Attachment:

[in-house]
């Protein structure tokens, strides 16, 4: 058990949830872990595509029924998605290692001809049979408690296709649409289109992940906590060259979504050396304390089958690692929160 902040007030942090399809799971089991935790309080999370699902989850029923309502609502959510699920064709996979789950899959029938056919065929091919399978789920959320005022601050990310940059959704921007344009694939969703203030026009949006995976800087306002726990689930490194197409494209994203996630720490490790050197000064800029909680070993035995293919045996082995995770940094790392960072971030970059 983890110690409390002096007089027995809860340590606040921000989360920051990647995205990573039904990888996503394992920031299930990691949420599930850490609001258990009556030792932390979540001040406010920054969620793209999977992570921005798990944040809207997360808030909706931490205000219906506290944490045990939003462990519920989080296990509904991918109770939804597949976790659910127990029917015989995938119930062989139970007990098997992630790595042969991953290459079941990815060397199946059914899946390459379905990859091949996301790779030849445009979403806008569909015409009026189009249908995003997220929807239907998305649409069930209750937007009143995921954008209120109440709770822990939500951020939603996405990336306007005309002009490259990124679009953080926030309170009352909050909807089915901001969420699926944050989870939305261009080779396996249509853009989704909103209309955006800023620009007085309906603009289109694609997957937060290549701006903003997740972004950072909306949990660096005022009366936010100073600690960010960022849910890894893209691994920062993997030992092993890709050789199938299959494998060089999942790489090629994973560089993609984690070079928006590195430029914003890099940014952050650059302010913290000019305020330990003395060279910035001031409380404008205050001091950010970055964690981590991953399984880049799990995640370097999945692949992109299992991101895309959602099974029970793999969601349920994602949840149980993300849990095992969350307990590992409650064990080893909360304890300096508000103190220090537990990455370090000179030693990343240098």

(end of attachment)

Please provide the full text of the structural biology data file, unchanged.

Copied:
[in-house]
């Protein structure tokens, strides 16, 4: 058990949830872990595509029924998605290692001809049979408690296709649409289109992940906590060259979504050396304390089958690692929160 902040007030942090399809799971089991935790309080999370699902989850029923309502609502959510699920064709996979789950899959029938056919065929091919399978789920959320005022601050990310940059959704921007344009694939969703203030026009949006995976800087306002726990689930490194197409494209994203996630720490490790050197000064800029909680070993035995293919045996082995995770940094790392960072971030970059 983890110690409390002096007089027995809860340590606040921000989360920051990647995205990573039904990888996503394992920031299930990691949420599930850490609001258990009556030792932390979540001040406010920054969620793209999977992570921005798990944040809207997360808030909706931490205000219906506290944490045990939003462990519920989080296990509904991918109770939804597949976790659910127990029917015989995938119930062989139970007990098997992630790595042969991953290459079941990815060397199946059914899946390459379905990859091949996301790779030849445009979403806008569909015409009026189009249908995003997220929807239907998305649409069930209750937007009143995921954008209120109440709770822990939500951020939603996405990336306007005309002009490259990124679009953080926030309170009352909050909807089915901001969420699926944050989870939305261009080779396996249509853009989704909103209309955006800023620009007085309906603009289109694609997957937060290549701006903003997740972004950072909306949990660096005022009366936010100073600690960010960022849910890894893209691994920062993997030992092993890709050789199938299959494998060089999942790489090629994973560089993609984690070079928006590195430029914003890099940014952050650059302010913290000019305020330990003395060279910035001031409380404008205050001091950010970055964690981590991953399984880049799990995640370097999945692949992109299992991101895309959602099974029970793999969601349920994602949840149980993300849990095992969350307990590992409650064990080893909360304890300096508000103190220090537990990455370090000179030693990343240098």